Tether in Hot Water for Alleged Use of Fake Documents in Banking Operations
Tether, the world’s largest stablecoin, is facing ongoing problems.
A WSJ report has revealed that the companies supporting Tether used counterfeit documents and shell companies to help their parent company gain entry into the banking system.
The article cites emails and documents to claim that Tether went to great lengths to maintain connections to the traditional financial system and open bank accounts.
One major Chinese trader reportedly attempted to use fake sales invoices and contracts to bypass the banking system.
The article also reports that Tether used problematic third parties, including those with connections to a designated terrorist organization and hundreds of millions of dollars of seized assets.
The US Justice Department is currently investigating Tether.
In a statement released on Friday, Tether declared that the report published by the WSJ was completely false and misleading.
The company emphasized that both Bitfinex and Tether have strong compliance measures in place and adhere to all applicable legal requirements concerning Anti-Money Laundering, Know Your Customer, and Counter-Terrorist Financing.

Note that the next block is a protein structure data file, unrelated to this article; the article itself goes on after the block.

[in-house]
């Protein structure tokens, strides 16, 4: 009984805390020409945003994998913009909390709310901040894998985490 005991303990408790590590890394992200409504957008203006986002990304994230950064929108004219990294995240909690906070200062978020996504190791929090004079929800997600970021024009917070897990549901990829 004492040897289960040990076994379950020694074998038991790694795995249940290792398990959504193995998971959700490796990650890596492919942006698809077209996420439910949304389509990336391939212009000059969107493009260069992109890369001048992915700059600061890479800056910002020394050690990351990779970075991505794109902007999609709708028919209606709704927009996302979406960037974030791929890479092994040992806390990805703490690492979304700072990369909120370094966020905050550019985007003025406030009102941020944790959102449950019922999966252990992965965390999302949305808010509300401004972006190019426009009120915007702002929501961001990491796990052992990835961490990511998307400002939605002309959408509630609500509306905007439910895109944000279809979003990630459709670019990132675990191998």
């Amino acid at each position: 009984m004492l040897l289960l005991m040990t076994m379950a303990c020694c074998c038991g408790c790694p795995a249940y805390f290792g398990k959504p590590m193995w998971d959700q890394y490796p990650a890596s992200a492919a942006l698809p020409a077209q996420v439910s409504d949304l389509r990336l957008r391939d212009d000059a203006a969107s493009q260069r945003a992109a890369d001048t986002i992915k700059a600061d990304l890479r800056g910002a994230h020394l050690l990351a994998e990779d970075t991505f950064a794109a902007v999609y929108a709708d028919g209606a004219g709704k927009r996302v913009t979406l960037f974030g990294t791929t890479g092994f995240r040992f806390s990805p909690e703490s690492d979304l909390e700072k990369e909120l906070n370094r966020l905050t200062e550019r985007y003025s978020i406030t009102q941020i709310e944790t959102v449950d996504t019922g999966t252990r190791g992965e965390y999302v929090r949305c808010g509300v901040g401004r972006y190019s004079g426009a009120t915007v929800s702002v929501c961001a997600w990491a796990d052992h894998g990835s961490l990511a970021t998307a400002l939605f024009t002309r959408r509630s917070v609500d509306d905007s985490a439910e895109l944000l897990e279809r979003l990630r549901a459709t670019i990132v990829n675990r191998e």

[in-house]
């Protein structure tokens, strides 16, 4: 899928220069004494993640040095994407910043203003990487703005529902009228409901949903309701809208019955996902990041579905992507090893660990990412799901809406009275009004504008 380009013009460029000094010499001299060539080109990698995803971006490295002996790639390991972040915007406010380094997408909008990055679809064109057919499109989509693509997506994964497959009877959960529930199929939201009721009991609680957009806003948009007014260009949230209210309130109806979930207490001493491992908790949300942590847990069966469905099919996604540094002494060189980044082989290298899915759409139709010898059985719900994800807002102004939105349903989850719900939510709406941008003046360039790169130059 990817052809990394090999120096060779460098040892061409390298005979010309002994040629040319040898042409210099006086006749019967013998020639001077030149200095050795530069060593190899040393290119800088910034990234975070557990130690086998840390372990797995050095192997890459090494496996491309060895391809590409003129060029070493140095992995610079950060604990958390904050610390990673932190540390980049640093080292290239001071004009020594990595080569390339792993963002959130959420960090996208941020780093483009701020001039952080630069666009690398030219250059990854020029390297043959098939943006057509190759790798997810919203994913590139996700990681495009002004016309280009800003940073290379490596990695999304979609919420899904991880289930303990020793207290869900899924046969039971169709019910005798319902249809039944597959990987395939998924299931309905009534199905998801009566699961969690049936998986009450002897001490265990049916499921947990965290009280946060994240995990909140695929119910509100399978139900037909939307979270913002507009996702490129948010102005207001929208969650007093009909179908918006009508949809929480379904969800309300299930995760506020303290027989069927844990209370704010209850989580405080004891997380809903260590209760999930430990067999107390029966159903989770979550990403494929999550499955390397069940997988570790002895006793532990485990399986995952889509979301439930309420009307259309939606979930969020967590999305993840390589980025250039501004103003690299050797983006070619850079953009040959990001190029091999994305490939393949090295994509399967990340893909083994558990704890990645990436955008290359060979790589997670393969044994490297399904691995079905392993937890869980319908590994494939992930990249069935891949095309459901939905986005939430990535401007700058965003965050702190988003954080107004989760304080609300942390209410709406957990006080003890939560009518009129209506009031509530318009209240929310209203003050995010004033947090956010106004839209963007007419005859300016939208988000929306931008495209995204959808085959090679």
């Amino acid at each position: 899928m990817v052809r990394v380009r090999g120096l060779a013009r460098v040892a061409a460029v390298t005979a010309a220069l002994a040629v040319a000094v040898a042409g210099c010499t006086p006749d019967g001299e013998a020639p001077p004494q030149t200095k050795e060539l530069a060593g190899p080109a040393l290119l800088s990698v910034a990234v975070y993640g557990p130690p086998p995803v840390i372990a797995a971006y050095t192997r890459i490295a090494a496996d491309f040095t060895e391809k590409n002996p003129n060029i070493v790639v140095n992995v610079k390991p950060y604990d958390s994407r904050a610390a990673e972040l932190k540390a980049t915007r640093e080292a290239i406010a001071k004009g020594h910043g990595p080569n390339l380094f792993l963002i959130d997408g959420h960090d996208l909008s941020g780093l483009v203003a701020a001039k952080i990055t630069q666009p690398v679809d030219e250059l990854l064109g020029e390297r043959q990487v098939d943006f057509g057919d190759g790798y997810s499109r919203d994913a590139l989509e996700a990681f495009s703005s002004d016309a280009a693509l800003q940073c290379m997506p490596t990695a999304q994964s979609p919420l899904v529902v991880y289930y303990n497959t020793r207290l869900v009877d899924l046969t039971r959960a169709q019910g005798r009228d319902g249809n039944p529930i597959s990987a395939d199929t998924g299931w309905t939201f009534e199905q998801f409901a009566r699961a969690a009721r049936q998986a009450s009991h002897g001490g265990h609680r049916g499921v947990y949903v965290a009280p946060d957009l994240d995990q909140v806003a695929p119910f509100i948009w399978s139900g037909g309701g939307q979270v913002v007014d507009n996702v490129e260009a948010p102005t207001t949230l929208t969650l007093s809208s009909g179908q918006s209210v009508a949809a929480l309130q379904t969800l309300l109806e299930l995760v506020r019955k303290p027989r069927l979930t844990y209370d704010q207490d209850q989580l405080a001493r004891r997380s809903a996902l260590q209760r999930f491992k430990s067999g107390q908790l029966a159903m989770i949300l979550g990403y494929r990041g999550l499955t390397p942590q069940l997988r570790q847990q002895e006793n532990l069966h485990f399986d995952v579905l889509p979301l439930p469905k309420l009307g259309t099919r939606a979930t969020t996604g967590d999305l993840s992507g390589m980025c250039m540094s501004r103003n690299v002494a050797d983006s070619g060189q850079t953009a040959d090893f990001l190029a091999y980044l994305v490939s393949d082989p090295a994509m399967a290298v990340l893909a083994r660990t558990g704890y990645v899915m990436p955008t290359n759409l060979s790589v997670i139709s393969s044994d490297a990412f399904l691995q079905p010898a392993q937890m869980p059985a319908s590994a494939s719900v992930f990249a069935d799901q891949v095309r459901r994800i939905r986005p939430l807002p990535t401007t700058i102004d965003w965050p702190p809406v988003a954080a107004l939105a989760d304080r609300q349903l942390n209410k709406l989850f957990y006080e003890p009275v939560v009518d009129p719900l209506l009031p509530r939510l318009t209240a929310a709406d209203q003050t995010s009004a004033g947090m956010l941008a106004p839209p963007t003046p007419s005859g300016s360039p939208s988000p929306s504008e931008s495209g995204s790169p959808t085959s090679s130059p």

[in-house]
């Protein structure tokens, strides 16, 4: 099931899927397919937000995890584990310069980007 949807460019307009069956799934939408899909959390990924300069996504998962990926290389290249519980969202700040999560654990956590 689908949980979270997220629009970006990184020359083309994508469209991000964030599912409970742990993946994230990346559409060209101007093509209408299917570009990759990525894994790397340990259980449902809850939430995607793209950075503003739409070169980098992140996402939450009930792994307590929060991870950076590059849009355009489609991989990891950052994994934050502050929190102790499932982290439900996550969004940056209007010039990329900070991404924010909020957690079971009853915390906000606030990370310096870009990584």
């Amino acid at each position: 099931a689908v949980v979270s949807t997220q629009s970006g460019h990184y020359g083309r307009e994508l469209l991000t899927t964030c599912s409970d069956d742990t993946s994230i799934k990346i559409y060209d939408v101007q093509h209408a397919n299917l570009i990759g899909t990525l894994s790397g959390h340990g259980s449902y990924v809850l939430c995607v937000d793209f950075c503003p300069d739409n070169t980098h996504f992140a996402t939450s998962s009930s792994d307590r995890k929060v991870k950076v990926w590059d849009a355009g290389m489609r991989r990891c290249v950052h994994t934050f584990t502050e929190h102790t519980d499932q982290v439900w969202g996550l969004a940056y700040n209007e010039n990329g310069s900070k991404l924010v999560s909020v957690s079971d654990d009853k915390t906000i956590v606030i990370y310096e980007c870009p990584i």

Tether’s main business is the creation of USDT, which is currently the third largest cryptocurrency in the world with a market capitalization of $71 billion, trailing only Bitcoin and Ethereum.
As a stablecoin, USDT is backed by a stable asset such as the US dollar, and it is the most widely traded digital asset. People use USDT to quickly enter and exit trades without relying on traditional banks or fiat currency.
It is worth noting that Tether is especially popular in markets where the use of US dollars is restricted or unavailable, as well as in the DeFi space, which seeks to eliminate the need for intermediaries such as banks.
Stablecoins such as USDT make it easier to convert cryptocurrencies such as Bitcoin into traditional currencies like dollars, euros, or yen on exchanges.
However, Tether, the company behind USDT, has faced criticism for its lack of transparency. It has not provided evidence to support its claim that its stablecoin is backed by U.S. dollars, nor has it undergone independent audits.
Following a two-year investigation by the New York Attorney General’s office, Tether agreed to cease operations in New York in 2021.
The investigation revealed that the company had made false claims about the backing of its stablecoin.